“As undergraduate students in the department,” it read, “we rely on our professors to act as teachers and role models, and to uphold mutual relationships of respect. Our professors hold immense power and authority over us: they determine our grades, they write recommendation letters, they are often our employers as well as teachers, and they act as key networks for our future employment.”
The open letter went on to describe the various ways in which women studying at the Institute had been impacted by the professor’s persistent inappropriate behaviour, including avoiding his classes when possible (though he sometimes teaches mandatory courses), changing their thesis subjects so as not to have to work with him, and feeling uncomfortable and unsafe in the Institute.
“It is disconcerting that such an abuse of power appears to be going unreprimanded,” read the open letter. “As it stands, women are at a disadvantage within the Islamic Studies department, and this inequality needs to be corrected. For these reasons, WIMESSA vehemently encourages the impending tenure committee to deny [the professor] tenure.”
“It is disconcerting that such an abuse of power appears to be going unreprimanded.”
It is unclear what steps Wisnovsky took in response to this letter. The professor in question has continued to teach, and Wisnovsky declined to answer The Daily’s questions on this matter following the appearance of the stickers.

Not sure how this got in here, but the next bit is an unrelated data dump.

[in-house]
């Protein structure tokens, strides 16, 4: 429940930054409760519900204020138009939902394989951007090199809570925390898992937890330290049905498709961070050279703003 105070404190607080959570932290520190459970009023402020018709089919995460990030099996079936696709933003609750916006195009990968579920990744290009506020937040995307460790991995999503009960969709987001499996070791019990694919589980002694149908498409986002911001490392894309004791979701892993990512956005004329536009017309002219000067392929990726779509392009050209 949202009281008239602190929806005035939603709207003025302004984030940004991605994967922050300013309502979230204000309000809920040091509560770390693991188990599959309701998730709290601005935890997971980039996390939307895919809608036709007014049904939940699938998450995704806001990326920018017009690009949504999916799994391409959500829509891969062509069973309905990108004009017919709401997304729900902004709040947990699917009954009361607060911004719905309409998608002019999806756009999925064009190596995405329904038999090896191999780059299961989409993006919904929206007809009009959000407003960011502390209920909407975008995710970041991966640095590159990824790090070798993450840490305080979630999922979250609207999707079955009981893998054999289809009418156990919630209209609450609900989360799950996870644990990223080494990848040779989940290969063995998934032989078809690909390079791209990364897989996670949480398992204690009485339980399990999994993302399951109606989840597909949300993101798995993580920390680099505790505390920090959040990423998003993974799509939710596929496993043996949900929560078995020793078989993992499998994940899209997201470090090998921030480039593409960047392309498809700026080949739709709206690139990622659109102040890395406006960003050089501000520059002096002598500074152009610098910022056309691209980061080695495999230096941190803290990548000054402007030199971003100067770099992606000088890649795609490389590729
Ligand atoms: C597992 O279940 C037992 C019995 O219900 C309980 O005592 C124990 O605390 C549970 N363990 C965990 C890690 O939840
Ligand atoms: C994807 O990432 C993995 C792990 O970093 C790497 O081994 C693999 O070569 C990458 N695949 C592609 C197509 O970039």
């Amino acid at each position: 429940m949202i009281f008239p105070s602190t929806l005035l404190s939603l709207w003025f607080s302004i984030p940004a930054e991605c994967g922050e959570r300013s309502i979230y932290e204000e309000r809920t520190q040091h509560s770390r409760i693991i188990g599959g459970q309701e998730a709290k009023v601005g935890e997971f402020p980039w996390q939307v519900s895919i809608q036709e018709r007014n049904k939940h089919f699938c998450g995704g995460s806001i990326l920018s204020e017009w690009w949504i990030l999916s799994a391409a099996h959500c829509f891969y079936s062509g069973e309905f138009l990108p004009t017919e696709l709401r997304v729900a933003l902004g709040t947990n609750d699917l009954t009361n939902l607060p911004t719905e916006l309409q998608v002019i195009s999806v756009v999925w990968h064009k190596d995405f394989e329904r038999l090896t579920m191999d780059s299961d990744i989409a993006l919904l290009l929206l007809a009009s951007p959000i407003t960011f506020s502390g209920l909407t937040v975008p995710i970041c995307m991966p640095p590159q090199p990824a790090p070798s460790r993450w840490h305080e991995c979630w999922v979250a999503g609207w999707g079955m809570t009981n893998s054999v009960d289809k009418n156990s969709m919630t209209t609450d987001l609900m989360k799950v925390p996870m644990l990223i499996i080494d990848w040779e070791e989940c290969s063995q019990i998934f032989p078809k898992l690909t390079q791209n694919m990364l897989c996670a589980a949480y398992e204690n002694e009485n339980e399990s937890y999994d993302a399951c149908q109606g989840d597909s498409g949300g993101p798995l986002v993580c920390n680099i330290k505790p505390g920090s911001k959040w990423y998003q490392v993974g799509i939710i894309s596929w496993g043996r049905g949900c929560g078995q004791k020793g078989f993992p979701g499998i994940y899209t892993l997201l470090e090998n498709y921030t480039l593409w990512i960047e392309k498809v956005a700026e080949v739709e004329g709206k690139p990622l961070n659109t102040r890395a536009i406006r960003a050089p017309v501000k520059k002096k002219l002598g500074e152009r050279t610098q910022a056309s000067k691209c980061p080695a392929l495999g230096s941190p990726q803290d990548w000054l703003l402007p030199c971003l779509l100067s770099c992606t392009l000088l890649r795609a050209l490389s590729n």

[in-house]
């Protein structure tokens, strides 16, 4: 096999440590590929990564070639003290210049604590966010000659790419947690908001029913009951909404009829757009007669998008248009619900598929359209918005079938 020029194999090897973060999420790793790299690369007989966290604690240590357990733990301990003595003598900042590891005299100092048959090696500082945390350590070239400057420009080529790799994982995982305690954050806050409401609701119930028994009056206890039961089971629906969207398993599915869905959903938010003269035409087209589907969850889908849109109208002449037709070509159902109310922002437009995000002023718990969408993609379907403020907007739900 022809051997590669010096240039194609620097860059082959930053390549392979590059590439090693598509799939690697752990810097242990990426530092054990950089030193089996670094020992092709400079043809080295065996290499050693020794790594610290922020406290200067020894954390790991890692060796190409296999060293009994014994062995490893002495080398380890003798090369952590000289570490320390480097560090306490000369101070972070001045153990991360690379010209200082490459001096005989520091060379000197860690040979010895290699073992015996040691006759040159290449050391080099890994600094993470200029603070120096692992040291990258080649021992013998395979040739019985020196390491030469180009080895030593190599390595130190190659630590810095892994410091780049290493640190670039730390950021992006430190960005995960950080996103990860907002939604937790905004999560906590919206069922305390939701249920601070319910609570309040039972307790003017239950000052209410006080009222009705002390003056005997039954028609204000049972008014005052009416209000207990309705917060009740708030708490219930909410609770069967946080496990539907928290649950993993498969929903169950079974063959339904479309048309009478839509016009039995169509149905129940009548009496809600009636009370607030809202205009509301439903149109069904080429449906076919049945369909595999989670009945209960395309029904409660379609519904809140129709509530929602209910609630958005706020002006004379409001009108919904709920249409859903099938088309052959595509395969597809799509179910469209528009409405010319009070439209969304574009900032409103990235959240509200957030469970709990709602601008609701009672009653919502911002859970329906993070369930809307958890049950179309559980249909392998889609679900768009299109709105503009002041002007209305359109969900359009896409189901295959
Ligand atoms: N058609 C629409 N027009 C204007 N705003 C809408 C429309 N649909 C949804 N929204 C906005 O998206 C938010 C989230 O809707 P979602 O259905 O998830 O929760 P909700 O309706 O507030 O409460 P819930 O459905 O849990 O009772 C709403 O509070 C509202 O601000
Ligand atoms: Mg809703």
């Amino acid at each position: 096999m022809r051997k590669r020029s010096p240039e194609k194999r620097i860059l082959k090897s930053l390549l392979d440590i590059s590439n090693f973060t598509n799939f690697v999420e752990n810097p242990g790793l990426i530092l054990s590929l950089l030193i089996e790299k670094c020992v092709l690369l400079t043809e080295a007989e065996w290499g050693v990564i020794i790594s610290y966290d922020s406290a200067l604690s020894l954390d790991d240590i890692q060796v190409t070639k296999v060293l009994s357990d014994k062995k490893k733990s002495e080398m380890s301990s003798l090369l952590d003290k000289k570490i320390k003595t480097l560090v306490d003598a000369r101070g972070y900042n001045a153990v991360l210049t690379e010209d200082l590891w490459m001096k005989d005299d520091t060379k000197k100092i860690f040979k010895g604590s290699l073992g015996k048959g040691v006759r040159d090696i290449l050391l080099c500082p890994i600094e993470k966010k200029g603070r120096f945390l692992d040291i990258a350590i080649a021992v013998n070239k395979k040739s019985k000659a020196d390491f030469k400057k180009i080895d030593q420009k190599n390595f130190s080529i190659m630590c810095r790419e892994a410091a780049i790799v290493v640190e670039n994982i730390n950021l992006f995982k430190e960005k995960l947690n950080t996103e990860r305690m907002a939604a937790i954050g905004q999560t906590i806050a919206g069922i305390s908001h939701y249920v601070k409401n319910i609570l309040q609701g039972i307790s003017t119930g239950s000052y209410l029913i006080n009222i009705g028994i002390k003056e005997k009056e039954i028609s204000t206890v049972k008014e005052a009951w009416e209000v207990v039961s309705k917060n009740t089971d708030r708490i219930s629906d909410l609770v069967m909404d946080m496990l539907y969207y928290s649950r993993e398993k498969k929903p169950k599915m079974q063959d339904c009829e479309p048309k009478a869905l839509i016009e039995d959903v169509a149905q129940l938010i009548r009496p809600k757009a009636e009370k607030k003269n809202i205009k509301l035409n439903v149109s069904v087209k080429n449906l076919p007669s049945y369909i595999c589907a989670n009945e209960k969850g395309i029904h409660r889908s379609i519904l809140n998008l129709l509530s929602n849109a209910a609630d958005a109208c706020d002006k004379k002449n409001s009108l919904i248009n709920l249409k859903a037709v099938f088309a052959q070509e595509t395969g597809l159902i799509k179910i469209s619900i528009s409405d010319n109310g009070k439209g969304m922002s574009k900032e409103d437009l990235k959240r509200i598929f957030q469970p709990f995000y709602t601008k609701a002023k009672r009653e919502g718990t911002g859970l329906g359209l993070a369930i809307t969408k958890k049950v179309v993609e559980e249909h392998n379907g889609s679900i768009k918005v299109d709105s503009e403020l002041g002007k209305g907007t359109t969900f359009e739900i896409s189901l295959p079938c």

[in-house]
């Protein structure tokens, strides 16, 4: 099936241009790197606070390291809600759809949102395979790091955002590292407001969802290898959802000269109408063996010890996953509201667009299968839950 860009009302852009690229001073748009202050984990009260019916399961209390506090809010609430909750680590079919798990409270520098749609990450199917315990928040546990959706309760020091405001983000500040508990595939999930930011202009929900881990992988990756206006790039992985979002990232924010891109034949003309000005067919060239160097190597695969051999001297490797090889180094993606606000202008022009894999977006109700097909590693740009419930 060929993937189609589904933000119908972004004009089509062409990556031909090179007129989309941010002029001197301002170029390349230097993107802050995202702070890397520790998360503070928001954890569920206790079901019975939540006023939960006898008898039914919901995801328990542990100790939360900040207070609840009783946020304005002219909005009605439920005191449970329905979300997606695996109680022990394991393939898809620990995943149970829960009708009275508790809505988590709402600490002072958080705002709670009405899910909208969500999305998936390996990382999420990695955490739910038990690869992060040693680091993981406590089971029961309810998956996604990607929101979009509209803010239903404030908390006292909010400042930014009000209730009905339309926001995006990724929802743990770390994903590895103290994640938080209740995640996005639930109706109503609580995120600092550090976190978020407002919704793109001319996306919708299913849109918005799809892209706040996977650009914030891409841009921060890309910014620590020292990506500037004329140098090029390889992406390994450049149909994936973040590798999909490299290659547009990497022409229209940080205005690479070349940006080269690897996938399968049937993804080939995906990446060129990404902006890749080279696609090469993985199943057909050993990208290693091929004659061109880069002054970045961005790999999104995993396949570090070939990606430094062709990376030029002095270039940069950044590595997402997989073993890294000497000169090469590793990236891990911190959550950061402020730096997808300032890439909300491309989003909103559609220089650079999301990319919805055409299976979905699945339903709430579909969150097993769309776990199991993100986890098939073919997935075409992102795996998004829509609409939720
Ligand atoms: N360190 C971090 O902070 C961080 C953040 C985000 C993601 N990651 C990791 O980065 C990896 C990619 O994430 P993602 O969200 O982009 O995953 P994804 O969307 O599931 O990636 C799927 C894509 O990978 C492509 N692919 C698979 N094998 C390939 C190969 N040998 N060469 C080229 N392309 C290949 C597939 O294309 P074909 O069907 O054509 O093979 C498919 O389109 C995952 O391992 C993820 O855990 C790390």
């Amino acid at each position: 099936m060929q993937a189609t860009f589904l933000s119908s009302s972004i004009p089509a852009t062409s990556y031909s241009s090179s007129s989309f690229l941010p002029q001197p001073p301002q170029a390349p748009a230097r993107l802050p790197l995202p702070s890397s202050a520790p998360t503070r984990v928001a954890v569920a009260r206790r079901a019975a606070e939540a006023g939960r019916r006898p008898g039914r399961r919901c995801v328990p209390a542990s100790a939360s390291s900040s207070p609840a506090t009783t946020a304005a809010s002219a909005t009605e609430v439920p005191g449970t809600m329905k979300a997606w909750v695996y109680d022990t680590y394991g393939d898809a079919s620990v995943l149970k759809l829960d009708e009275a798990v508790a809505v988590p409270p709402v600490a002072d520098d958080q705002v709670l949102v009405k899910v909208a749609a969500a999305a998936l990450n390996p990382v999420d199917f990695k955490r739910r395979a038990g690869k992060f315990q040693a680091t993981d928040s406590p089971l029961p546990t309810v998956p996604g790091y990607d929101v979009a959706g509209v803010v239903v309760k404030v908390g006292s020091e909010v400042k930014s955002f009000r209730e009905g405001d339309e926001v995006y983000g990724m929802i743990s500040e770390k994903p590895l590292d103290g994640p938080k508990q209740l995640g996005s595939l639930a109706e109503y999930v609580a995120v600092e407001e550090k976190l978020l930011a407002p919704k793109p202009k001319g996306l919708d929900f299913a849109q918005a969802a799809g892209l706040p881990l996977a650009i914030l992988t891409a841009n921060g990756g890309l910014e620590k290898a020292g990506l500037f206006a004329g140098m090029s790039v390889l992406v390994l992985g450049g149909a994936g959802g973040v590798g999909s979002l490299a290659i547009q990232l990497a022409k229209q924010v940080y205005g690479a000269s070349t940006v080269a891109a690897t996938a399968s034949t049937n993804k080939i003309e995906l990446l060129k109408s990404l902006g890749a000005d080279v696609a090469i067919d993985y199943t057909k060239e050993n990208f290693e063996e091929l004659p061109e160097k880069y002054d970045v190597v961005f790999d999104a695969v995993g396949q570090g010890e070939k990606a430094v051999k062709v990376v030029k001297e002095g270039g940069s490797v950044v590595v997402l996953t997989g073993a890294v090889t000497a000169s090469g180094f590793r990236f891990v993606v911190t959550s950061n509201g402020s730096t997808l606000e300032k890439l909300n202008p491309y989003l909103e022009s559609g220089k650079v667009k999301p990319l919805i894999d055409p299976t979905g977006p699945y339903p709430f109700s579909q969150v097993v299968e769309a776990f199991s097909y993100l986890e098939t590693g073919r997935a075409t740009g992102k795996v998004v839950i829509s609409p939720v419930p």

This year’s WIMESSA executive, meanwhile, released a public statement that expressed support for students at the Institute without naming the professor concerned, or making reference to any concrete details of the situation.
“In light of recent events regarding the Islamic Studies Institute,” read their statement, “we want to extend our services to the community and support our students in any way we can. […] Sexual violence is a serious issue that we do not tolerate and we recognize the institutional violence that this inherently causes. […] This is a matter that we are taking very seriously and we are working as much as we can within our power to ensure transparency and accountability.”
“Our professors hold immense power and authority over us: they determine our grades, they write recommendation letters, they are often our employers as well as teachers, and they act as key networks for our future employment.”
The executive team declined to respond to The Daily’s specific questions about this professor and the allegations against him.
When asked about the stickers’ assertion that McGill has made little substantive effort to address the issue of abusive profs, leaving students alienated and unsafe, Associate Provost (Policies, Procedures and Equity) Angela Campbell replied that “the University takes all complaints of misconduct seriously.” However, said Campbell, “survivors can and should report through the appropriate channels,” and “McGill’s administration disapproves of attempts to address such matters through anonymous posters such as [the stickers] found on campus and is taking measures to remove these.”
Indeed, McGill personnel seem to be making an effort to remove the stickers quickly, but more continue to appear across campus. It remains to be seen what concrete action, if any, the Institute of Islamic Studies will take, and what tactics the stickers’ creators will resort to next.